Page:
Business Briefing

UK’s tech success a result of ‘drive and dynamism’

Trump’s net worth drops by $700m, no shouting at Disney parks, and other breaking business news

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UK tech investment hits record high of $15bn

While the pandemic and Brexit have had a negative impact on many sectors of the economy, the UK’s technology industry is growing despite the challenging conditions.  

According to a report by Tech Nation, venture capital investment in UK technology hit a record high of $15bn (£10.8bn) in 2020 – the third highest amount globally behind the US and China. 

“The gap between the UK and the two global powers is closing compared to previous years,” Yahoo! Finance reports. A contributing factor was 63% of investment into UK tech coming from overseas last year, up from 50% in 2016.

Tech Nation CEO Gerard Grech says the UK’s success “is the result of foresight, drive and dynamism”. He believes that this is “just the beginning of what the UK can achieve”. 

The study also found that the UK tech start-up and scale-up ecosystem was valued at $585bn (£418.7bn) last year – a 120% increase from 2017. 



No screaming or shouting when Disney parks reopen

After more than a year of being closed, Disney has announced that its two theme parks in California will reopen at the end of next month. Although visitors will be pleased to see Mickey Mouse and Co, they will still “feel the impact of the pandemic”, the BBC says. 

As well as a limit on numbers, required face masks for anyone above the age of two and temperature screenings at certain locations, there could also be a number of other rules put in place. 

In order for the safe reopening of parks, the California Attractions and Parks Association has issued a list of steps to slow the spread of Covid. The steps specifically highlight “no scream, no shout, no letting it all out”, says the Daily Mail.



Uni to use former Debenhams store as lecture hall

The closure of Debenhams has left a major hole on Britain’s high streets, but this week a number of plans have been revealed to change the use of the empty retail spaces.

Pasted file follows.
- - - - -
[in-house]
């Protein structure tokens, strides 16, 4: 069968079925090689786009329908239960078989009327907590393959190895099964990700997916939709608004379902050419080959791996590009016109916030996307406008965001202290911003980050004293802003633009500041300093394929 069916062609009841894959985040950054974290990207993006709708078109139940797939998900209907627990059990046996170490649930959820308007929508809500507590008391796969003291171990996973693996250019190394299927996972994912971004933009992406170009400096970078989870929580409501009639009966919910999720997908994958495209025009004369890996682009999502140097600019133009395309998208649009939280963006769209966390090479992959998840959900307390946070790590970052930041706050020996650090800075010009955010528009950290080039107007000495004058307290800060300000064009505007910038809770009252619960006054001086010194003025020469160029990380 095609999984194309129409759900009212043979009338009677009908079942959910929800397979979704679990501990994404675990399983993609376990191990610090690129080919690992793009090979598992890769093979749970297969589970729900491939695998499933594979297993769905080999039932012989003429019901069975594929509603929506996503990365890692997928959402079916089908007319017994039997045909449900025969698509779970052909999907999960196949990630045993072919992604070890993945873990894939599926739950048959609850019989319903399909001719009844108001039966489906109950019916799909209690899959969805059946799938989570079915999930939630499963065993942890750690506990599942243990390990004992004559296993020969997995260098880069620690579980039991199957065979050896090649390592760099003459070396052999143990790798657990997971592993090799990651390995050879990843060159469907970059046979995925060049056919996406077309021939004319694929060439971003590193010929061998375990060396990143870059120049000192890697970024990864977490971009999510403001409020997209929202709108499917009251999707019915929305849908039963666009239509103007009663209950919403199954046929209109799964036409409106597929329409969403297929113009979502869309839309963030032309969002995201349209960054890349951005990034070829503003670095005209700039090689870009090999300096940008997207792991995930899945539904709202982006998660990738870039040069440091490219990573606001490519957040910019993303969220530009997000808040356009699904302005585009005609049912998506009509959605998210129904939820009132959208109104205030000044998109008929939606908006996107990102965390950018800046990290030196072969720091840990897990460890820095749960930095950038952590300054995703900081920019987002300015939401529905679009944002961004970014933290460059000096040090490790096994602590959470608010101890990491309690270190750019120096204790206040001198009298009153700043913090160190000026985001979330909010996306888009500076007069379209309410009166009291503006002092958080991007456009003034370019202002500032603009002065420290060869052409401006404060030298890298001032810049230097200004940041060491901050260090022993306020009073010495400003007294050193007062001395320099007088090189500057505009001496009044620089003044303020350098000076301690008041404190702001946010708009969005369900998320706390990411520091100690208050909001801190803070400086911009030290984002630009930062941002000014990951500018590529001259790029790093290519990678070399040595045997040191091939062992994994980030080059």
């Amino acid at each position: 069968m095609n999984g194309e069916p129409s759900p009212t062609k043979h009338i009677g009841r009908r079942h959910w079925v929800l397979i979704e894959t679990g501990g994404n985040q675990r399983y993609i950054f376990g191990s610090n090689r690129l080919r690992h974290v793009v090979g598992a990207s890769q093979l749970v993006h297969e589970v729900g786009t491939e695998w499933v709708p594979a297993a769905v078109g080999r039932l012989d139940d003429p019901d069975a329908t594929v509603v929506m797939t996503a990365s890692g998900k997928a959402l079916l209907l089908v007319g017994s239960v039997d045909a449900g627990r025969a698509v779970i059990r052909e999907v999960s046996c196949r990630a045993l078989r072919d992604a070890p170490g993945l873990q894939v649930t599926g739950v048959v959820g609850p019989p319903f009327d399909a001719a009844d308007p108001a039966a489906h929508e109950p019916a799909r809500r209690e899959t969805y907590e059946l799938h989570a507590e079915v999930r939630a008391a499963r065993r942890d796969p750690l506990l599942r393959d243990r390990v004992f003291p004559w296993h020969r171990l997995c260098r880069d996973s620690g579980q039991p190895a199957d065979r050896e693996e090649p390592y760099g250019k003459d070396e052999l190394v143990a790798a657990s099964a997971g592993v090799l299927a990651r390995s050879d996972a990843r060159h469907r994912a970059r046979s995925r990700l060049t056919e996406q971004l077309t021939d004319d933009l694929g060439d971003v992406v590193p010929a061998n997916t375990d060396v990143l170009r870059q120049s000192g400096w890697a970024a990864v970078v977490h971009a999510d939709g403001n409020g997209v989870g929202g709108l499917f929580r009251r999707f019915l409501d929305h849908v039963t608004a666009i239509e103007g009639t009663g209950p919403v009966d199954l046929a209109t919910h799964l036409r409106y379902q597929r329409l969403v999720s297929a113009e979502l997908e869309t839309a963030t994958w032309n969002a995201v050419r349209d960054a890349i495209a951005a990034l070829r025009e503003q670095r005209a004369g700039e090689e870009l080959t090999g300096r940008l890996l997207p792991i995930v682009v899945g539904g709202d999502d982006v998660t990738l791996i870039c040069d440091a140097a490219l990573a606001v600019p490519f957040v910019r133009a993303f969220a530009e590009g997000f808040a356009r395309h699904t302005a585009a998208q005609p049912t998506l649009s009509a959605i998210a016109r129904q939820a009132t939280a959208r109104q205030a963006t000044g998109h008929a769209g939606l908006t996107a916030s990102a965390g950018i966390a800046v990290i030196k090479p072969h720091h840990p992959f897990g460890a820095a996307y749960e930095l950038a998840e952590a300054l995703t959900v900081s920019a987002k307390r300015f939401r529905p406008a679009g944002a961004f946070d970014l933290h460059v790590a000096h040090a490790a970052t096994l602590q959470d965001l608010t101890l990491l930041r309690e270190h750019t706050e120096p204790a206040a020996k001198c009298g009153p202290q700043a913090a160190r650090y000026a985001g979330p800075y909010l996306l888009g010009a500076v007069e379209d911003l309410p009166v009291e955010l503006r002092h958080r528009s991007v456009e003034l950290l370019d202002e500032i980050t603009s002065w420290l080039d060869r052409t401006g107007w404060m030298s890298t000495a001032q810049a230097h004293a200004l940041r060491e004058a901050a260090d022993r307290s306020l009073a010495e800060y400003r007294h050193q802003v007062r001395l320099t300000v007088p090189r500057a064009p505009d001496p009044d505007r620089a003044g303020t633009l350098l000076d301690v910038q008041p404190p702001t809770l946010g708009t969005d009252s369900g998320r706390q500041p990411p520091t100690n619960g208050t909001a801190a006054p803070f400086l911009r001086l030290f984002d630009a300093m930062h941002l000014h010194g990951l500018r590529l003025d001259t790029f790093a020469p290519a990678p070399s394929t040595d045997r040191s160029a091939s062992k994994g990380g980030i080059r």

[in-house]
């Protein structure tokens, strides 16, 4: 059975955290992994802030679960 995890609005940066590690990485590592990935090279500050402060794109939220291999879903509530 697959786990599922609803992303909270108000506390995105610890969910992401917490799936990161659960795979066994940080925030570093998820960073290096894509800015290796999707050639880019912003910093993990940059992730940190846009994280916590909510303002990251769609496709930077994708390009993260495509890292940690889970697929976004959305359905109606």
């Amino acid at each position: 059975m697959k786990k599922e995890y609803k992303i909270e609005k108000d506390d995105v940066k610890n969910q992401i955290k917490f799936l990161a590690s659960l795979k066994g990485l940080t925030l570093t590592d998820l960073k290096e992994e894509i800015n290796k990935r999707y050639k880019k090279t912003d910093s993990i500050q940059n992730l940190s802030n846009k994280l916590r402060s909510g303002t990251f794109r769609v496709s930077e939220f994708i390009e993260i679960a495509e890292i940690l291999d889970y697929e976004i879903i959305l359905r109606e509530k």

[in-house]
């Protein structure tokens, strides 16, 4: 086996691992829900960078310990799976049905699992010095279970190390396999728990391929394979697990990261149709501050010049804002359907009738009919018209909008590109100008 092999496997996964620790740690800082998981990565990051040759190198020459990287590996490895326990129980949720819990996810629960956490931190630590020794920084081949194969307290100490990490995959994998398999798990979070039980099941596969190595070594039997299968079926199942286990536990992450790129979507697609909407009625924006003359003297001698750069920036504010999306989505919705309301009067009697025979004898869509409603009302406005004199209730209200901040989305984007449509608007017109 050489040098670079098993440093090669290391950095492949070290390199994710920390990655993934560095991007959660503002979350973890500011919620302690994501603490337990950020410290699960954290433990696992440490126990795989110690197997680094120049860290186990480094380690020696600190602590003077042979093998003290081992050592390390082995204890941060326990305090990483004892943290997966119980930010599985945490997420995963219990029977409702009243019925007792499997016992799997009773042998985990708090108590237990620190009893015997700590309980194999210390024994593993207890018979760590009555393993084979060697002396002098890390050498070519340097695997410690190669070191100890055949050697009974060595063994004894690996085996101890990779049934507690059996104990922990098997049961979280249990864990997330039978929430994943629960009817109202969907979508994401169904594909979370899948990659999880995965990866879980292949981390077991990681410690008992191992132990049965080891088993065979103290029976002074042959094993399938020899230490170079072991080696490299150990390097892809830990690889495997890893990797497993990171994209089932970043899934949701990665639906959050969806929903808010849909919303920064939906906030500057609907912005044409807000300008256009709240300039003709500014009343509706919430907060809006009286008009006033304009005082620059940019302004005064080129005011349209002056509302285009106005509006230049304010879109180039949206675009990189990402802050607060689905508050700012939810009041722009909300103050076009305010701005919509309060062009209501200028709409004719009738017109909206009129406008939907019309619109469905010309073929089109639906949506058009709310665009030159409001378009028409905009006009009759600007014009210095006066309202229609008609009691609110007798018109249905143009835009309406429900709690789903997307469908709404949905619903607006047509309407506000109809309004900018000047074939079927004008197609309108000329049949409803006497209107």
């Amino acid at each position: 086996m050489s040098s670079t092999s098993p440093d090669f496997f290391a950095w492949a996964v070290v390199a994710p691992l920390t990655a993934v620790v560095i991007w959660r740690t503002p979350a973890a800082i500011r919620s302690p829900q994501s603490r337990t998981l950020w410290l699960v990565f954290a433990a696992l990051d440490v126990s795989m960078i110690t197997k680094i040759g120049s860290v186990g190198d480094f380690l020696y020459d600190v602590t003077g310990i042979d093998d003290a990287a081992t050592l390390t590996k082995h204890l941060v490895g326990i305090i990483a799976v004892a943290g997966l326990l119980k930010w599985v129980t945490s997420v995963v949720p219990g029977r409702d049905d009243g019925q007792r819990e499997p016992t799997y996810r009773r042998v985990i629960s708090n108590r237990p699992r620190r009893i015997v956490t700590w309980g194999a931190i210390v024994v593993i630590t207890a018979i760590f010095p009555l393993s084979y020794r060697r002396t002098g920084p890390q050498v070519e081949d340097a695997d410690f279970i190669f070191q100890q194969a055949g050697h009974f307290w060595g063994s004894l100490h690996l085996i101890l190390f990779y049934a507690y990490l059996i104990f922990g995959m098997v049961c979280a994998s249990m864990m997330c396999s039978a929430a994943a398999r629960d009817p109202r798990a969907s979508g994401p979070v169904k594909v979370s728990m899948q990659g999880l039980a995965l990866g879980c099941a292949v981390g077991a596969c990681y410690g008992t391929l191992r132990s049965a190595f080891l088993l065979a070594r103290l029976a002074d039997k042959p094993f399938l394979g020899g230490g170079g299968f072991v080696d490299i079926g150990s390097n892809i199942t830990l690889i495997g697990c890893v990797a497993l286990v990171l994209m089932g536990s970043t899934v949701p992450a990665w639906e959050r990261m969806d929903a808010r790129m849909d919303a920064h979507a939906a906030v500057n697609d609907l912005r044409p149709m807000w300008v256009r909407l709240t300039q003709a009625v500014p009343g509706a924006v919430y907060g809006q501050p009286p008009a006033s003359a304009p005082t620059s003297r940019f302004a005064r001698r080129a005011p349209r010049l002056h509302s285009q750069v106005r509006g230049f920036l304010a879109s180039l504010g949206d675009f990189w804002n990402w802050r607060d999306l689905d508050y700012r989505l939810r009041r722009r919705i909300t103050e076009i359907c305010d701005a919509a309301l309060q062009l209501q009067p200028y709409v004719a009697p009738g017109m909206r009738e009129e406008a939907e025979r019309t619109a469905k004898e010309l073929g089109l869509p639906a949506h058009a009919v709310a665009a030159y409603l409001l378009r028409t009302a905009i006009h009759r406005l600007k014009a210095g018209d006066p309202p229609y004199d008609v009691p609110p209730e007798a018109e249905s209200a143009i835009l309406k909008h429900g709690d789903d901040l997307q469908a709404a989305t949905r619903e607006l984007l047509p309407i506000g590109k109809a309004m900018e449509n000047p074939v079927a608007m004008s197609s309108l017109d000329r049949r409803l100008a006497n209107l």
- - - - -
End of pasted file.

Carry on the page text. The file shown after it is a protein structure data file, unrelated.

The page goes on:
In Leicester property developer Hammerson has submitted plans to convert the empty Debenhams store into flats for rent, The Times reports, while in Gloucestershire a former shop will be converted for healthcare tuition and community cultural events. 

After purchasing the site in Gloucester, the University of Gloucestershire will transform the store into lecture halls and training spaces for nurses and healthcare workers. 

It is the “latest reinvention of a department store building as consumers switch to online shopping”, says The Guardian.

The university is hoping that students will begin studying at the new site by September 2023. 



ScotRail to be nationalised in 2022

The Scottish government has announced that train operator ScotRail will be nationalised at the end of March next year. An “arms-length” Scottish government company will take over the running of train services and all ScotRail staff will transfer to the new entity, the BBC reports. 

Dutch firm Abellio, which was awarded the franchise in 2015, remains proud of its record despite ministers “snatching ScotRail from its grasp”, The Herald says. In a statement, Abellio ScotRail said it will “ensure a smooth transition to the new operator, to deliver stability for customers and railway staff”.



Trump’s wealth decreases by $700m

In his four years as president of the US Donald Trump saw his net worth drop from $3bn (£2.14bn) to $2.3bn (£1.64bn), according to the Bloomberg Billionaires Index.

The impact of the pandemic and two rounds of impeachments have “wreaked havoc” on Trump’s empire of commercial real estate, resorts and hotels, Business Insider reports. And after the Capitol attack in January his brand also took a major hit with many business partners severing ties with the former president.  


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